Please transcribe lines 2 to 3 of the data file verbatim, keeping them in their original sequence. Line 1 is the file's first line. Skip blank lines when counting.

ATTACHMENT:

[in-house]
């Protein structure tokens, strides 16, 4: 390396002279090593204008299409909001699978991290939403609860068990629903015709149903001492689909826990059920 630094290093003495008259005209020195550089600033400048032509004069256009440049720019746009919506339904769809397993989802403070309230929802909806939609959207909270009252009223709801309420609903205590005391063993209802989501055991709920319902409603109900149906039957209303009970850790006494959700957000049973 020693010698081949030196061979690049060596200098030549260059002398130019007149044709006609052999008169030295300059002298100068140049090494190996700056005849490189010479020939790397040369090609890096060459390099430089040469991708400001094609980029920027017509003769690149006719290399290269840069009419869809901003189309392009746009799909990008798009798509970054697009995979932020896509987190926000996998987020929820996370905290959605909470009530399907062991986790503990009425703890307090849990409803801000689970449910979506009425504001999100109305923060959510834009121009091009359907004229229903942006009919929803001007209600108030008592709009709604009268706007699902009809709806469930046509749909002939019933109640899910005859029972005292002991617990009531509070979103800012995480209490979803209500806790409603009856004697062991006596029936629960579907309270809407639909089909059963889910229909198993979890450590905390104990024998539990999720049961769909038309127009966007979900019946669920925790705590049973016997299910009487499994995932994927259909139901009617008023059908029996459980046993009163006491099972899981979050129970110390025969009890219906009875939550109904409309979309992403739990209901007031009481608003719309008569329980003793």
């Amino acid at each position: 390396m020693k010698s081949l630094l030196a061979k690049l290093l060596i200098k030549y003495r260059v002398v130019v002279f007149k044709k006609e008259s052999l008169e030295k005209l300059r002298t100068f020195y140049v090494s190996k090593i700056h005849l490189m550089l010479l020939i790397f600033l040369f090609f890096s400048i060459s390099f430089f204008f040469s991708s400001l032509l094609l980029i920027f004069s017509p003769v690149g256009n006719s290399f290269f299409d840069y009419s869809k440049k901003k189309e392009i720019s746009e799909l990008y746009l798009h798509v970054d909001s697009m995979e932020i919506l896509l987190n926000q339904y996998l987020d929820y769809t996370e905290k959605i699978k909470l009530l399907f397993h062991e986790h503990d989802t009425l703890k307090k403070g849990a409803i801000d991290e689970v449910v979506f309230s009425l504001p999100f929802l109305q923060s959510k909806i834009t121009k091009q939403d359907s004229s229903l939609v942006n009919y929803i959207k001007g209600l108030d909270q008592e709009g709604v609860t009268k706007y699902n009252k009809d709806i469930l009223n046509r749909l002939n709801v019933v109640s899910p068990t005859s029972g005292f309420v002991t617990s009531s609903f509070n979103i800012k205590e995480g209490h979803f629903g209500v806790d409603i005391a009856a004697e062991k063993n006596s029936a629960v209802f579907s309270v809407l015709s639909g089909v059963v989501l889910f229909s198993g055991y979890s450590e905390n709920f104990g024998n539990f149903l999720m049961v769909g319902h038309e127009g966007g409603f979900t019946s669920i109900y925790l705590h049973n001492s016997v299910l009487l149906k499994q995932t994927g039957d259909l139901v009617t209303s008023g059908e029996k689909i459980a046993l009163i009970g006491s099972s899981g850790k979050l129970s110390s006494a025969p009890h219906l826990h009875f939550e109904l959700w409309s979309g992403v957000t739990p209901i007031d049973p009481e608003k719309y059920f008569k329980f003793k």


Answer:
């Protein structure tokens, strides 16, 4: 390396002279090593204008299409909001699978991290939403609860068990629903015709149903001492689909826990059920 630094290093003495008259005209020195550089600033400048032509004069256009440049720019746009919506339904769809397993989802403070309230929802909806939609959207909270009252009223709801309420609903205590005391063993209802989501055991709920319902409603109900149906039957209303009970850790006494959700957000049973 020693010698081949030196061979690049060596200098030549260059002398130019007149044709006609052999008169030295300059002298100068140049090494190996700056005849490189010479020939790397040369090609890096060459390099430089040469991708400001094609980029920027017509003769690149006719290399290269840069009419869809901003189309392009746009799909990008798009798509970054697009995979932020896509987190926000996998987020929820996370905290959605909470009530399907062991986790503990009425703890307090849990409803801000689970449910979506009425504001999100109305923060959510834009121009091009359907004229229903942006009919929803001007209600108030008592709009709604009268706007699902009809709806469930046509749909002939019933109640899910005859029972005292002991617990009531509070979103800012995480209490979803209500806790409603009856004697062991006596029936629960579907309270809407639909089909059963889910229909198993979890450590905390104990024998539990999720049961769909038309127009966007979900019946669920925790705590049973016997299910009487499994995932994927259909139901009617008023059908029996459980046993009163006491099972899981979050129970110390025969009890219906009875939550109904409309979309992403739990209901007031009481608003719309008569329980003793």
């Amino acid at each position: 390396m020693k010698s081949l630094l030196a061979k690049l290093l060596i200098k030549y003495r260059v002398v130019v002279f007149k044709k006609e008259s052999l008169e030295k005209l300059r002298t100068f020195y140049v090494s190996k090593i700056h005849l490189m550089l010479l020939i790397f600033l040369f090609f890096s400048i060459s390099f430089f204008f040469s991708s400001l032509l094609l980029i920027f004069s017509p003769v690149g256009n006719s290399f290269f299409d840069y009419s869809k440049k901003k189309e392009i720019s746009e799909l990008y746009l798009h798509v970054d909001s697009m995979e932020i919506l896509l987190n926000q339904y996998l987020d929820y769809t996370e905290k959605i699978k909470l009530l399907f397993h062991e986790h503990d989802t009425l703890k307090k403070g849990a409803i801000d991290e689970v449910v979506f309230s009425l504001p999100f929802l109305q923060s959510k909806i834009t121009k091009q939403d359907s004229s229903l939609v942006n009919y929803i959207k001007g209600l108030d909270q008592e709009g709604v609860t009268k706007y699902n009252k009809d709806i469930l009223n046509r749909l002939n709801v019933v109640s899910p068990t005859s029972g005292f309420v002991t617990s009531s609903f509070n979103i800012k205590e995480g209490h979803f629903g209500v806790d409603i005391a009856a004697e062991k063993n006596s029936a629960v209802f579907s309270v809407l015709s639909g089909v059963v989501l889910f229909s198993g055991y979890s450590e905390n709920f104990g024998n539990f149903l999720m049961v769909g319902h038309e127009g966007g409603f979900t019946s669920i109900y925790l705590h049973n001492s016997v299910l009487l149906k499994q995932t994927g039957d259909l139901v009617t209303s008023g059908e029996k689909i459980a046993l009163i009970g006491s099972s899981g850790k979050l129970s110390s006494a025969p009890h219906l826990h009875f939550e109904l959700w409309s979309g992403v957000t739990p209901i007031d049973p009481e608003k719309y059920f008569k329980f003793k």